BUSINESSWEEK ONLINE: JANUARY 8, 2001 ISSUE

The Top 25 Managers -- The Top Entrepeneurs

JoMei Chang, Vitria Technology

In just one year, 48-year-old JoMei Chang has gone from CEO of an obscure software maker to the boss of one of the hottest tech properties in Silicon Valley. Her company, Vitria Technology Inc. (VITR), grew more than 400% in 2000, to an estimated $150 million, and is even eking out a profit.

Vitria is the culmination of years of research for Chang, who moved from Taiwan to the U.S. in 1974 to get a PhD in computer management systems. Vitria makes the software that acts as a bridge for old, hard-to-replace systems to accommodate Internet software. ''They are counting on us,'' Chang says of her clients. There's still work to be done: Wall Street, zeroing in on small tech stocks, has battered Vitria shares recently. But the company seems to have found a niche. Indeed, many of its customers wouldn't have an e-business strategy without Chang's technology.



Mark J. Levin, Millennium Pharmaceuticals

Mark J. Levin and his wife are fixing up a 33-room mansion in Rhode Island. There's also a llama, two peacocks, and nine African sika deer to care for. But those projects are nothing compared to Levin's transformation of tiny biotech startup Millennium Pharmaceuticals Inc. (MLNM) Levin, 50, plans to use the knowledge contained in the human genome to revolutionize the pharmaceutical industry. Millennium, which has five drugs in clinical trials, will market its first, for leukemia, in early 2001. He has raised about $1.8 billion from big drug companies and others. Some of that will no doubt be used to buy up competitors and extend the house that Levin built.



Dan Lauer, Haystack Toys

Dan Lauer, 39, is serious about toys. In 1988, he left a 10-year career in banking to try to sell a line of water-filled dolls he had designed. After some 700 submission letters went unanswered, Lauer raised $250,000 from friends and family to make and distribute the doll himself. His Waterbabies became the second-biggest-selling baby doll ever and made Lauer a millionaire. Last year he launched a new venture, Haystack Toys. It uses the Internet to talk to parents about the kinds of toys they want to buy and then scours the country for great ideas that fit the bill. His first line--including child-size butterfly wings and plush fish--is already selling out at some Zany Brainy and FAO Schwarz stores.



Gino Tsai, JD Corp.

When Gino Tsai added a sleek aluminum frame and neon-colored wheels to a 70-year-old toy, he inadvertently created the must-have product of the year: the Razor Scooter. But all the 44-year-old president of JD Corp. wanted was a quick way to negotiate his sprawling bicycle factory floor in Chang Hua, Taiwan. ''My legs are too short, and my walking speed always seems too slow,'' he says. Tsai, a mechanical engineer, was quick to see the potential. In the summer of 1998, he took the scooter to a convention in Chicago. Sharper Image Corp. ordered 4,000 of them. By August, 1999, JD could not keep up with demand. Tsai boosted output to 1 million in November, 2000. Last year, the company more than doubled its 1999 revenue of $40 million. Tsai has designed a battery-operated scooter; a longer, more stable version; and a shorter one for daredevils. But Tsai won't sell them until after the holidays--when he figures the fad might start to fade.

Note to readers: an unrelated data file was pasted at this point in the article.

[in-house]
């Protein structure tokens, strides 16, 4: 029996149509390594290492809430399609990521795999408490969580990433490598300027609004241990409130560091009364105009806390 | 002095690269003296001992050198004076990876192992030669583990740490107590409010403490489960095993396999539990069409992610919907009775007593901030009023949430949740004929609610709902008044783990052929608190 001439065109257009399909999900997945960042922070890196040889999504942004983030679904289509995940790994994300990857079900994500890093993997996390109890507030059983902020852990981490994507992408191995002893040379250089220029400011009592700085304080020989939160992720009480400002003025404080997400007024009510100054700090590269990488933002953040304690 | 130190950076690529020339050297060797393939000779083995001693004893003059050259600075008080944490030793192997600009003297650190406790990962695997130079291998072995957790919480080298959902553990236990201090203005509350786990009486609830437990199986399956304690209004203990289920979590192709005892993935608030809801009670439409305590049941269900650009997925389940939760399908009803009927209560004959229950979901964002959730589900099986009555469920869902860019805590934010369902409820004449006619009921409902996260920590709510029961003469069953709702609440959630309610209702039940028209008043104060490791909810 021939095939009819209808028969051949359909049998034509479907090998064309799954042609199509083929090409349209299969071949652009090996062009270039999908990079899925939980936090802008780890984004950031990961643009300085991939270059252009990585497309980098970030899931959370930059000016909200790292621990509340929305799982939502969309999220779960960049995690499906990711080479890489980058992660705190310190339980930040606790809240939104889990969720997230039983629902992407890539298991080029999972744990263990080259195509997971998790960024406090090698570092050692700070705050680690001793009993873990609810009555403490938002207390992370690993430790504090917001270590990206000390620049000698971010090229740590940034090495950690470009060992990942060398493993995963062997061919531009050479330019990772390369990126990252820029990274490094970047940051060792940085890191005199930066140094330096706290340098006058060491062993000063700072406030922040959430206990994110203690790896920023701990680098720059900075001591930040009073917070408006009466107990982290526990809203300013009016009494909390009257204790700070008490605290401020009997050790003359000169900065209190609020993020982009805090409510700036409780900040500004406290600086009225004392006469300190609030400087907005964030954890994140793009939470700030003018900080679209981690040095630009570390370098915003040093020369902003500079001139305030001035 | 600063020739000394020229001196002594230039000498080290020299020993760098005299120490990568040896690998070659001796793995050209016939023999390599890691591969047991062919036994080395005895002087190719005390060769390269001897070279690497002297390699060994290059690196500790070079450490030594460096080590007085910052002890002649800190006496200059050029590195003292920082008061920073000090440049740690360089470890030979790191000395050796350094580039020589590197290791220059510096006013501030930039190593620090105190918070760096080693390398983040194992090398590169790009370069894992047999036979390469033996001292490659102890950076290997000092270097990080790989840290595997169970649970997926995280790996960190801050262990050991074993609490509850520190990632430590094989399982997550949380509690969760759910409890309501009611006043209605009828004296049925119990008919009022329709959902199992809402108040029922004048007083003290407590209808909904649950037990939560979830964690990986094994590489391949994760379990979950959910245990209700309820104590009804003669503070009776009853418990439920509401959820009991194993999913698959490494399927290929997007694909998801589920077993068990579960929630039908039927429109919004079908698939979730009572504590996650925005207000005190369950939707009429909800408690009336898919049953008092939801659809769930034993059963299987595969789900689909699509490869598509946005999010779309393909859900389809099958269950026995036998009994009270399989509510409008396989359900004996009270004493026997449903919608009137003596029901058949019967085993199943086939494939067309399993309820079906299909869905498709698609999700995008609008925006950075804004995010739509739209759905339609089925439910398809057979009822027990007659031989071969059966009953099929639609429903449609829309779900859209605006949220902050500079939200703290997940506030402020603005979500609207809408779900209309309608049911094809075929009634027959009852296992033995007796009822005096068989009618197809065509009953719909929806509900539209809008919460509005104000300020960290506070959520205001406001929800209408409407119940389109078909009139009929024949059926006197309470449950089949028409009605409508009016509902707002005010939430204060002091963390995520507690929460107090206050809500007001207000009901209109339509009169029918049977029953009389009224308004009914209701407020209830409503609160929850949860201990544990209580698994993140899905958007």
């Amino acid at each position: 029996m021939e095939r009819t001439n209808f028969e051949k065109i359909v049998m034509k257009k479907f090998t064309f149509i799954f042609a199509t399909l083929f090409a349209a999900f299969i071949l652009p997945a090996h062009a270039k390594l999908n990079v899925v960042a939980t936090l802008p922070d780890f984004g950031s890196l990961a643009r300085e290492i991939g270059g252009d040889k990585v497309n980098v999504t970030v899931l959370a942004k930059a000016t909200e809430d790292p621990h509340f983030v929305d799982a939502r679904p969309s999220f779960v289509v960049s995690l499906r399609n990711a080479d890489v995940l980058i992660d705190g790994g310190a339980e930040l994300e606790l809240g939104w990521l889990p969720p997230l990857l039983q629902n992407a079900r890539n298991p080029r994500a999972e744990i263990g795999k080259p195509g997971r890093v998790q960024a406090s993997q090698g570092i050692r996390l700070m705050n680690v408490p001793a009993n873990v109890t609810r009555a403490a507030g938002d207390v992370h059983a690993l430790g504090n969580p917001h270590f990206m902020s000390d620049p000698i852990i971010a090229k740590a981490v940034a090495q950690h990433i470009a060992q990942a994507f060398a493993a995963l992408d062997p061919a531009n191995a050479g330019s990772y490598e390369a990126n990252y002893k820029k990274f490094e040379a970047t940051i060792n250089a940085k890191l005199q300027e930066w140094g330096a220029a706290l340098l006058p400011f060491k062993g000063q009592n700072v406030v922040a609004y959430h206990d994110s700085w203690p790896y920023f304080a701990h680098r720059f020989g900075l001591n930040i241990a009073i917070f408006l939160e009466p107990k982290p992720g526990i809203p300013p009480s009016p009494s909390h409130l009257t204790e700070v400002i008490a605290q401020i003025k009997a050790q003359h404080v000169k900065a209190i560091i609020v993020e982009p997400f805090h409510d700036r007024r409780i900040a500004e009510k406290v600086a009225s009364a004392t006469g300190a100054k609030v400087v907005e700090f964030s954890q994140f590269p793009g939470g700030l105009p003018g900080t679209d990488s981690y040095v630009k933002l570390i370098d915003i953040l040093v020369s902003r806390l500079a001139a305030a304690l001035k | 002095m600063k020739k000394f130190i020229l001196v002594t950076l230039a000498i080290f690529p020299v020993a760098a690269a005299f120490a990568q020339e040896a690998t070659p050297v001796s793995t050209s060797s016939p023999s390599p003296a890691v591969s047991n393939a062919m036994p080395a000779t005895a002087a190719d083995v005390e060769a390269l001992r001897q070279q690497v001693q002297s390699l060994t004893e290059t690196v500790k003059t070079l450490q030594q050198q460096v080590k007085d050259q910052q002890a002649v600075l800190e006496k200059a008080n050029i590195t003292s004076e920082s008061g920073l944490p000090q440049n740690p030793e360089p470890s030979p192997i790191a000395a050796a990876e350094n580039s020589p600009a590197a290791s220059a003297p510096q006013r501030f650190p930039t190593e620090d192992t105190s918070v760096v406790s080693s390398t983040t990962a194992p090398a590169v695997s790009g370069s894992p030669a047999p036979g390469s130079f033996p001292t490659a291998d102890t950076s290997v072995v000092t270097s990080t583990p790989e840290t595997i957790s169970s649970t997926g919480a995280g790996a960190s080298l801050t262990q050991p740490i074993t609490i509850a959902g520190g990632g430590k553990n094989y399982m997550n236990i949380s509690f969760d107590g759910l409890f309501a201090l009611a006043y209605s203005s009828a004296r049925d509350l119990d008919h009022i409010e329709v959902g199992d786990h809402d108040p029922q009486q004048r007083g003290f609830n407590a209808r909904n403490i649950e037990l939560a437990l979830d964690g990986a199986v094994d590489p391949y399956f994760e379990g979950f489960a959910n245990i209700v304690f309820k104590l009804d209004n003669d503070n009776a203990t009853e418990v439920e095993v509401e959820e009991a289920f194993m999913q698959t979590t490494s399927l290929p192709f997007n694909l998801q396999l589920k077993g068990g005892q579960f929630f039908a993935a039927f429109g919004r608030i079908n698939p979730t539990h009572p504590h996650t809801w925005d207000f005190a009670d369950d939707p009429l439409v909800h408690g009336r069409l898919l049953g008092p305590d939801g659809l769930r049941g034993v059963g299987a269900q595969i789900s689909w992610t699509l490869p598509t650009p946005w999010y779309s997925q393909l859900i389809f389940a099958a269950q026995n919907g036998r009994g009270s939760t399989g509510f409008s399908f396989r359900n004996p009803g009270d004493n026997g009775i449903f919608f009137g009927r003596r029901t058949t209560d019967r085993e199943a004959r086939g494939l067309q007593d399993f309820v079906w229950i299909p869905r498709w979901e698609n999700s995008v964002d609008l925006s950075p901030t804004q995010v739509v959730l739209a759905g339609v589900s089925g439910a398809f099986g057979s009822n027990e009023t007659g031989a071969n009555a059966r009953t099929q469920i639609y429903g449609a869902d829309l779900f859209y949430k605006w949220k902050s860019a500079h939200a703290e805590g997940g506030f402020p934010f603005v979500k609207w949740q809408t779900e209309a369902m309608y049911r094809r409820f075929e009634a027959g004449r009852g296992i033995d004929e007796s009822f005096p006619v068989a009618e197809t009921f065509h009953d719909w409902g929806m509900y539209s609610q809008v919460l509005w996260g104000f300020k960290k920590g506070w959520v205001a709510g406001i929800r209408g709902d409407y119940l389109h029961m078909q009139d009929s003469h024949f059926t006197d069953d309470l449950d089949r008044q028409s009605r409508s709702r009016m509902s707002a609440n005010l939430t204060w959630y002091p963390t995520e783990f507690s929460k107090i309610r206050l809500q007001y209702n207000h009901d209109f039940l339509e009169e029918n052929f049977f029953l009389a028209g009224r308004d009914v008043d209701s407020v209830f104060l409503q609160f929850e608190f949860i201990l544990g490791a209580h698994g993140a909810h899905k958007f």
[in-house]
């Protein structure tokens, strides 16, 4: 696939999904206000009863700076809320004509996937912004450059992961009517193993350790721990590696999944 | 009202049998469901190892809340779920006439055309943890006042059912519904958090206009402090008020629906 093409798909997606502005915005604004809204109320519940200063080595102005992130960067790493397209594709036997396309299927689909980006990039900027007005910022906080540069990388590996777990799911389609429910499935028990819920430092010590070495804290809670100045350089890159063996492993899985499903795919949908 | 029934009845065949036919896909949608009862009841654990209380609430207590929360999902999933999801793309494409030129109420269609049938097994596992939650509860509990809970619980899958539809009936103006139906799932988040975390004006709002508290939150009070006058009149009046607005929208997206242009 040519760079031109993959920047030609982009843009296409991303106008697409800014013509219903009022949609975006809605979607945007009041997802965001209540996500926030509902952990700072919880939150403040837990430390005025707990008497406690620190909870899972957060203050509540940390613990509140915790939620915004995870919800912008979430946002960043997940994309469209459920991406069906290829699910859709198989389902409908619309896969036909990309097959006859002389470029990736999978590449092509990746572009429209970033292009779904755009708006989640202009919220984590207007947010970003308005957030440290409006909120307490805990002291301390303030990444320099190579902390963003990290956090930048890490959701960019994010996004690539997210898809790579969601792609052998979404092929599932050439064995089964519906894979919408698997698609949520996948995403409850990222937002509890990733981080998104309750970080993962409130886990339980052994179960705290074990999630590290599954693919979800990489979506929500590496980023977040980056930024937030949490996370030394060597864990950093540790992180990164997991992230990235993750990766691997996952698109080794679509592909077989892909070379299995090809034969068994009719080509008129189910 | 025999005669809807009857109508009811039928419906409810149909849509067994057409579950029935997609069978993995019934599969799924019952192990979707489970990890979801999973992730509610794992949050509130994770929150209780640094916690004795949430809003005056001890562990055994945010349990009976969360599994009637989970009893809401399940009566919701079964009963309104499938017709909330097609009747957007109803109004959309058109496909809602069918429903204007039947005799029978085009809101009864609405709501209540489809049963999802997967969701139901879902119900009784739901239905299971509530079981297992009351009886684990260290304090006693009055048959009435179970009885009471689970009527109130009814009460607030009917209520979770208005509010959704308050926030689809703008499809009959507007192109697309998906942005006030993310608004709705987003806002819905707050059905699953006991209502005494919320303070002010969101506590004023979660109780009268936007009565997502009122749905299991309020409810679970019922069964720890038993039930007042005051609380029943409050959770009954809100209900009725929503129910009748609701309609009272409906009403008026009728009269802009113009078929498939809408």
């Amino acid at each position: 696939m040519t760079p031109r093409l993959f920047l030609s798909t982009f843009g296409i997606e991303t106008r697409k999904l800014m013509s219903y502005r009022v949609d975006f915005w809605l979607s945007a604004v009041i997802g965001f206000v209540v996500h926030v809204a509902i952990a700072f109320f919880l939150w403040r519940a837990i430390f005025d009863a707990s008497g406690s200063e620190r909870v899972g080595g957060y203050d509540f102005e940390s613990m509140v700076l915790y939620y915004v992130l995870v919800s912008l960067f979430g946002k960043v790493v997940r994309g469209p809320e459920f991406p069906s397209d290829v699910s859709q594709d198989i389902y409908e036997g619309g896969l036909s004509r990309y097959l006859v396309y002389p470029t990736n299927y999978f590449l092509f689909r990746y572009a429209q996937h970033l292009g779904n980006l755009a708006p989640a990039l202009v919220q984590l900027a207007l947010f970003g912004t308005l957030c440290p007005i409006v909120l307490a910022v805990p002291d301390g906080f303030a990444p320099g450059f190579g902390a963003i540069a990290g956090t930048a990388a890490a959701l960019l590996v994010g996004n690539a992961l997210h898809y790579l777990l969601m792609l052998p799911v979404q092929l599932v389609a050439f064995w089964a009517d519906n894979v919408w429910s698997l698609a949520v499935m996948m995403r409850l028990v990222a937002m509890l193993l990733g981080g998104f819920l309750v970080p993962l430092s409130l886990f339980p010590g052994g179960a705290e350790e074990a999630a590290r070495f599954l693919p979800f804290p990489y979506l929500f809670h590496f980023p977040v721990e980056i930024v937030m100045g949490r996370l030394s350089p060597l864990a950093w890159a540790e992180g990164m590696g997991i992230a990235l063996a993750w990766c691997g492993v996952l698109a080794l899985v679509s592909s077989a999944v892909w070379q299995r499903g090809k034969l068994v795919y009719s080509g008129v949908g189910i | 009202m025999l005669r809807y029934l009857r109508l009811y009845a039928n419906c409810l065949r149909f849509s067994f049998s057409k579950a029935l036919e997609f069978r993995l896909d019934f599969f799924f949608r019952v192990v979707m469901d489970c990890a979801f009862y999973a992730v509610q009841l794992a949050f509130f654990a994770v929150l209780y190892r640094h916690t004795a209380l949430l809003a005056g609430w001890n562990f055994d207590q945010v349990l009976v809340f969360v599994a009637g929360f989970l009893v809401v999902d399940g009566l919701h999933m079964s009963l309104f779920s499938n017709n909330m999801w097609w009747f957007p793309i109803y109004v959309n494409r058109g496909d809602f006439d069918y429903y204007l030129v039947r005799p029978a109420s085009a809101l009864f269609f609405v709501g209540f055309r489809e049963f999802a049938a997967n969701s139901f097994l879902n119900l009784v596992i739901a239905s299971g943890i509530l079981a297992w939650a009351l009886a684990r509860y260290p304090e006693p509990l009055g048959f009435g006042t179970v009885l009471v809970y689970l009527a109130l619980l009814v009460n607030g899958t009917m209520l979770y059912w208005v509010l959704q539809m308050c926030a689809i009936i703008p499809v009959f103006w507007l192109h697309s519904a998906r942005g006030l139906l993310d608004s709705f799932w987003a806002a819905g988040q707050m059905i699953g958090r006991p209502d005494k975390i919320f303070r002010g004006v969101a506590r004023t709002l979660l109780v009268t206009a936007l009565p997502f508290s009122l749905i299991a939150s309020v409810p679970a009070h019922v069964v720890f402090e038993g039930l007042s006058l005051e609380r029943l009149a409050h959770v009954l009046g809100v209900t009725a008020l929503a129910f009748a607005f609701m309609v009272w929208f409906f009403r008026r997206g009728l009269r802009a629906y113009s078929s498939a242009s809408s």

David G. Neeleman, JetBlue Airways

When a newbie airline like JetBlue Airways Corp. can turn a profit and win praise from the legendary Herbert D. Kelleher, who heads up Southwest Airlines, you know it's on to something big.

JetBlue CEO David G. Neeleman, 41, initially raised $128 million--a record for a startup airline. A devout Mormon with nine children, he started flying the low-fare, low-cost carrier out of New York's John F. Kennedy International Airport last February. Now, JetBlue is filling more than 80% of its seats, and it turned its first profit in August. No wonder Kelleher is impressed. ''Keep an eye on JetBlue,'' he says. ''That could prove to be a successful operation.'' Maybe even a competitor.



Sunil B. Mittal, Bharti Telecom

Sunil B. Mittal transformed his small bicycle-parts business into a telephone-equipment maker, and now India's premier cellular operator. In 1994, Bharti Telecom Ltd. resisted bidding on government licenses in south India. But by 1999, many rivals had faltered. Mittal spent $225 million for three licenses, spurring consolidation. Impressed, Singapore Telecom paid $400 million for 20% of Bharti. Bharti is growing at 50% a year--and unlike most competitors, makes a profit.



Gururaj Desphande and Daniel E. Smith, Sycamore Networks

You might call them the tech world's dynamic duo. Gururaj Desphande and Daniel E. Smith built Cascade Communications into an early rival of Cisco Systems Inc.--then sold the data-switch company for $3.7 billion in 1997. A year later, they teamed up to build Sycamore Networks Inc. (SCMR), an optical networking pioneer. The two are an odd couple. Desphande, 50 and the chairman, is a visionary from India. Smith, 51 and the CEO, is a Harvard MBA who served on a Navy destroyer. ''People are surprised at how well we work together,'' says Desphande. And how. Sycamore earned $20 million on revenues of $198 million in the year ended July 31. And despite the tech stock rout, which trimmed Sycamore's shares some 85%, the company is still worth a cool $10 billion.





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STORIES:
JoMei Chang, Vitria Technology

Mark J. Levin, Millennium Pharmaceuticals

Dan Lauer, Haystack Toys

Gino Tsai, JD Corp.

David G. Neeleman, JetBlue Airways

Sunil B. Mittal, Bharti Telecom

Gururaj Desphande and Daniel E. Smith, Sycamore Networks


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